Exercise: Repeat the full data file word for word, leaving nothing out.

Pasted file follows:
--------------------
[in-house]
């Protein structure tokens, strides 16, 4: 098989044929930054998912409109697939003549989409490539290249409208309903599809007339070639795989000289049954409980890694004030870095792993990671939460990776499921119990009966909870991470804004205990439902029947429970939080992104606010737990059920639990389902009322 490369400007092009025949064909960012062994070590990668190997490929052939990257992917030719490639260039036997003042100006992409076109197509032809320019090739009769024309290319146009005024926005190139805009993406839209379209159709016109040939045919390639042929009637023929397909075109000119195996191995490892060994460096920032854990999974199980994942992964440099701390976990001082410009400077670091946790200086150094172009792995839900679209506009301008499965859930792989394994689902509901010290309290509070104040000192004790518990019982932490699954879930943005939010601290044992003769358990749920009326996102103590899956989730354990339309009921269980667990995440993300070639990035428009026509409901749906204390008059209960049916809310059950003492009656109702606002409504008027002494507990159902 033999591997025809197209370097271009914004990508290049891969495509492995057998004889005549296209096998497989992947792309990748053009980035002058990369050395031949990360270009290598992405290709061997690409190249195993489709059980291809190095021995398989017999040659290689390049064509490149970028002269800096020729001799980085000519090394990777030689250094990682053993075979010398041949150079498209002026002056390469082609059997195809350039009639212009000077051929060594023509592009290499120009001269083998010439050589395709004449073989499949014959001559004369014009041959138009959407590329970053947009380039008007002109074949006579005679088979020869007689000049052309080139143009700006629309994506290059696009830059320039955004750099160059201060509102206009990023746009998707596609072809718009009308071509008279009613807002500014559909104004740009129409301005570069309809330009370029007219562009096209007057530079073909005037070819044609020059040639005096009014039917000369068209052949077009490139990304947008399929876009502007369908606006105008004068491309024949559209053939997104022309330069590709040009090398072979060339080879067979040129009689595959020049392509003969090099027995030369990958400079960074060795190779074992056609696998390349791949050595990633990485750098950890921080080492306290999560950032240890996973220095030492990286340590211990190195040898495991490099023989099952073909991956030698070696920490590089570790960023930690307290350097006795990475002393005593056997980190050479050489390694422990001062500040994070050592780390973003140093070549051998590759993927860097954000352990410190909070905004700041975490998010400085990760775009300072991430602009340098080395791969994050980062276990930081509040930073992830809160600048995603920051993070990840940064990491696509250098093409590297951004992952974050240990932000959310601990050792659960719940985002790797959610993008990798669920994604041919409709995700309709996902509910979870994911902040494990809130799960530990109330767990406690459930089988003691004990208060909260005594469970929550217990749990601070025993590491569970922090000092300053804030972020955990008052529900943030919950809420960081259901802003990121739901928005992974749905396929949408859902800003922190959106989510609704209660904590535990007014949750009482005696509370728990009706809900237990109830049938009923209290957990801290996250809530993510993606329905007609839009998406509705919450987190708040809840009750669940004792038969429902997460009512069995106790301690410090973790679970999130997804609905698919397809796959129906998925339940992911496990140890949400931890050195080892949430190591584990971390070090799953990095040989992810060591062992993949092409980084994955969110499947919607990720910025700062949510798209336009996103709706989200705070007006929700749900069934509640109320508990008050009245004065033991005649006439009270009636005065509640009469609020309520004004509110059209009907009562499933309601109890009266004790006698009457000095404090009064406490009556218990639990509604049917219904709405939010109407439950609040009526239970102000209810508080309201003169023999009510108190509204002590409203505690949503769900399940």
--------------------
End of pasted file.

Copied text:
[in-house]
């Protein structure tokens, strides 16, 4: 098989044929930054998912409109697939003549989409490539290249409208309903599809007339070639795989000289049954409980890694004030870095792993990671939460990776499921119990009966909870991470804004205990439902029947429970939080992104606010737990059920639990389902009322 490369400007092009025949064909960012062994070590990668190997490929052939990257992917030719490639260039036997003042100006992409076109197509032809320019090739009769024309290319146009005024926005190139805009993406839209379209159709016109040939045919390639042929009637023929397909075109000119195996191995490892060994460096920032854990999974199980994942992964440099701390976990001082410009400077670091946790200086150094172009792995839900679209506009301008499965859930792989394994689902509901010290309290509070104040000192004790518990019982932490699954879930943005939010601290044992003769358990749920009326996102103590899956989730354990339309009921269980667990995440993300070639990035428009026509409901749906204390008059209960049916809310059950003492009656109702606002409504008027002494507990159902 033999591997025809197209370097271009914004990508290049891969495509492995057998004889005549296209096998497989992947792309990748053009980035002058990369050395031949990360270009290598992405290709061997690409190249195993489709059980291809190095021995398989017999040659290689390049064509490149970028002269800096020729001799980085000519090394990777030689250094990682053993075979010398041949150079498209002026002056390469082609059997195809350039009639212009000077051929060594023509592009290499120009001269083998010439050589395709004449073989499949014959001559004369014009041959138009959407590329970053947009380039008007002109074949006579005679088979020869007689000049052309080139143009700006629309994506290059696009830059320039955004750099160059201060509102206009990023746009998707596609072809718009009308071509008279009613807002500014559909104004740009129409301005570069309809330009370029007219562009096209007057530079073909005037070819044609020059040639005096009014039917000369068209052949077009490139990304947008399929876009502007369908606006105008004068491309024949559209053939997104022309330069590709040009090398072979060339080879067979040129009689595959020049392509003969090099027995030369990958400079960074060795190779074992056609696998390349791949050595990633990485750098950890921080080492306290999560950032240890996973220095030492990286340590211990190195040898495991490099023989099952073909991956030698070696920490590089570790960023930690307290350097006795990475002393005593056997980190050479050489390694422990001062500040994070050592780390973003140093070549051998590759993927860097954000352990410190909070905004700041975490998010400085990760775009300072991430602009340098080395791969994050980062276990930081509040930073992830809160600048995603920051993070990840940064990491696509250098093409590297951004992952974050240990932000959310601990050792659960719940985002790797959610993008990798669920994604041919409709995700309709996902509910979870994911902040494990809130799960530990109330767990406690459930089988003691004990208060909260005594469970929550217990749990601070025993590491569970922090000092300053804030972020955990008052529900943030919950809420960081259901802003990121739901928005992974749905396929949408859902800003922190959106989510609704209660904590535990007014949750009482005696509370728990009706809900237990109830049938009923209290957990801290996250809530993510993606329905007609839009998406509705919450987190708040809840009750669940004792038969429902997460009512069995106790301690410090973790679970999130997804609905698919397809796959129906998925339940992911496990140890949400931890050195080892949430190591584990971390070090799953990095040989992810060591062992993949092409980084994955969110499947919607990720910025700062949510798209336009996103709706989200705070007006929700749900069934509640109320508990008050009245004065033991005649006439009270009636005065509640009469609020309520004004509110059209009907009562499933309601109890009266004790006698009457000095404090009064406490009556218990639990509604049917219904709405939010109407439950609040009526239970102000209810508080309201003169023999009510108190509204002590409203505690949503769900399940």